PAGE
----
Some musicians become increasingly concise over the years, aiming to use fewer notes, more succinct tunes. Tim Berne
, however, has merely grown out of any inclination to curb -- much less apologize for -- his standard of long compositions (15 minutes is an average length, but 40 minutes isn't unheard of). What's great about these notorious burners, though, is that they don't grow tiresome. The musicians are brilliantly creative and experienced enough not to get lost in all the room provided by these large time frames. Each player has boundless creative energy, matched only by technical ability-- they never seem to tire, only to get more worked up and inspired. In the always-live recordings, Bloodcount
constantly morph and shape-shift musical ideas, and keep the compositions breathing through exploitation of the whole range of dynamics: There are sections of whispery brushes and soft-touch saxophone flits (when the sounds of fingers moving on keys are as audible as the tones created); there are apexes of shooting fireballs and bellowing frenzy. As a unit, they can be intuitively tight and inseparable. Conversely, they can be like electrons zipping around the nucleus of a shared mental conception of a composition. As a result, the same compositions turn out differently each time they're played -- notice how songs like "Byram's World" and "The Opener" show up on several albums -- so even if some of the songs on Discretion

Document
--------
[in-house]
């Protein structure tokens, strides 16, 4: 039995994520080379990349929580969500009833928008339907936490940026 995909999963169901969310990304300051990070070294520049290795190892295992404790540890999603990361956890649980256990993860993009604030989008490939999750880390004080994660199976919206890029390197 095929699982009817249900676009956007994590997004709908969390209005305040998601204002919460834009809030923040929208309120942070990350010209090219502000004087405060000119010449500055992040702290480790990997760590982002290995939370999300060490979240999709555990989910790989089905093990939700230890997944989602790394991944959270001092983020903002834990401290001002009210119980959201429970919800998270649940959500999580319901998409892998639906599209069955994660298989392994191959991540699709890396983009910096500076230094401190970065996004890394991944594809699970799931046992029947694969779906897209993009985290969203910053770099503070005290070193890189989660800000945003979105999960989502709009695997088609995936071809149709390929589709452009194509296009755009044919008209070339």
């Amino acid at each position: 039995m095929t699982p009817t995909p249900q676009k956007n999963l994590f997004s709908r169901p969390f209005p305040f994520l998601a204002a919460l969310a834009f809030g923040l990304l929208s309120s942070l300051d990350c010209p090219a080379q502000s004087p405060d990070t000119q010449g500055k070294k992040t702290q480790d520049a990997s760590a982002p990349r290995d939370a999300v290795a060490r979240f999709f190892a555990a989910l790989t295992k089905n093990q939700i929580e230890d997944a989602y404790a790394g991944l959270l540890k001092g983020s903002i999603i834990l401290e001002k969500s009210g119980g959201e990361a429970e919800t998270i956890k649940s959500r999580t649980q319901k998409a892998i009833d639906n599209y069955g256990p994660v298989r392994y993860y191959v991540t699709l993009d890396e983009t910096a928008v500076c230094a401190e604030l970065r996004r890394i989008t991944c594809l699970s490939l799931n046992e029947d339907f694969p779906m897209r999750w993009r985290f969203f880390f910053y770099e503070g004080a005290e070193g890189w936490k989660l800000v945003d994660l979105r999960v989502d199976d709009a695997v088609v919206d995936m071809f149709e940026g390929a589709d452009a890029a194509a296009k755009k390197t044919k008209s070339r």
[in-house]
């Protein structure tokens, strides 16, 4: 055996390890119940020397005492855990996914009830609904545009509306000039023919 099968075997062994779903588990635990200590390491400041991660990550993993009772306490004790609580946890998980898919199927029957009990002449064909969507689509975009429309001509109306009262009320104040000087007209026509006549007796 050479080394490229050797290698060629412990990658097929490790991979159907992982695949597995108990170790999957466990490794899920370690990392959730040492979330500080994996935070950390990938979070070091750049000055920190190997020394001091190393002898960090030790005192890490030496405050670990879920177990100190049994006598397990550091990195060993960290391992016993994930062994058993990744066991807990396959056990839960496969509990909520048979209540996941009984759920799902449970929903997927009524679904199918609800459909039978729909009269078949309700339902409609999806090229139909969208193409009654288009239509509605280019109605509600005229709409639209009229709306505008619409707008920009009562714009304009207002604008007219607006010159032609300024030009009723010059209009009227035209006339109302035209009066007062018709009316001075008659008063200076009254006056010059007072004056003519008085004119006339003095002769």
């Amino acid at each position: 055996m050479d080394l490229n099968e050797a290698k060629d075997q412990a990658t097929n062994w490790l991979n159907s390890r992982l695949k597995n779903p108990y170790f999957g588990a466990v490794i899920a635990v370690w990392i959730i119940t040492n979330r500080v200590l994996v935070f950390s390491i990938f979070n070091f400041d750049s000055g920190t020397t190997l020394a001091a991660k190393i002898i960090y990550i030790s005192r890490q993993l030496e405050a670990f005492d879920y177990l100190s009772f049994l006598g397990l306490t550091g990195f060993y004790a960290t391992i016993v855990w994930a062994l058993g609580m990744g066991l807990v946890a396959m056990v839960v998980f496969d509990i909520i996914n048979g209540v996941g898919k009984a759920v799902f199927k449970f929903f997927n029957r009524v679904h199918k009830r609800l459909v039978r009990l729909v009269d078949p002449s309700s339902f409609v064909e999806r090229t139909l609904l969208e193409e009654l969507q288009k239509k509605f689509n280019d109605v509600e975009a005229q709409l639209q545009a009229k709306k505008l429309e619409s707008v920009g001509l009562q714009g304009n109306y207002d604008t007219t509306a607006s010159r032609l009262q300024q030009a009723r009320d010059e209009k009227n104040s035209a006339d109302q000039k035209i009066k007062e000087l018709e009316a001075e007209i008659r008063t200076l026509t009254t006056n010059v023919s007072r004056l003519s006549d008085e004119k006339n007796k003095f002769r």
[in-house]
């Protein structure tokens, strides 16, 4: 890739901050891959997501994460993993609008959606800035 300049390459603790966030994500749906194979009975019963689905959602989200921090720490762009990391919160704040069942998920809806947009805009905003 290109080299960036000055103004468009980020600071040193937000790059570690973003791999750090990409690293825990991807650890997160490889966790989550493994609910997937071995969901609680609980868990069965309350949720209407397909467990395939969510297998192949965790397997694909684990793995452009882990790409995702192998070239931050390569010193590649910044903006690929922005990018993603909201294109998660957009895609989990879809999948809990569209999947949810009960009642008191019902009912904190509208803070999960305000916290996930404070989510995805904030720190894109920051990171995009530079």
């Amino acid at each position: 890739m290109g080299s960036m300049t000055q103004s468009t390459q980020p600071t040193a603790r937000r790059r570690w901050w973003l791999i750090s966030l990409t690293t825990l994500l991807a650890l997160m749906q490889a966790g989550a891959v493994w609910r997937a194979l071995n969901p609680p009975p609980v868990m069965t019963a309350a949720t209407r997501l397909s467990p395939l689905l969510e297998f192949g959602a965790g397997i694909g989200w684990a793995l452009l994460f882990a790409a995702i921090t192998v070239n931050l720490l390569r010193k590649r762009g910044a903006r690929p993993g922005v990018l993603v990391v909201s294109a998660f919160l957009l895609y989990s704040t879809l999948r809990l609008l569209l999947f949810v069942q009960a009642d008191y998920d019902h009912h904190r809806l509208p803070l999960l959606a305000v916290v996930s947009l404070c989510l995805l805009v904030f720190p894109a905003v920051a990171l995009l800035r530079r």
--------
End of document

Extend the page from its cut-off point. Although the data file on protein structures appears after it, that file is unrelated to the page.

are familiar, it's guaranteed to be a new listening experience.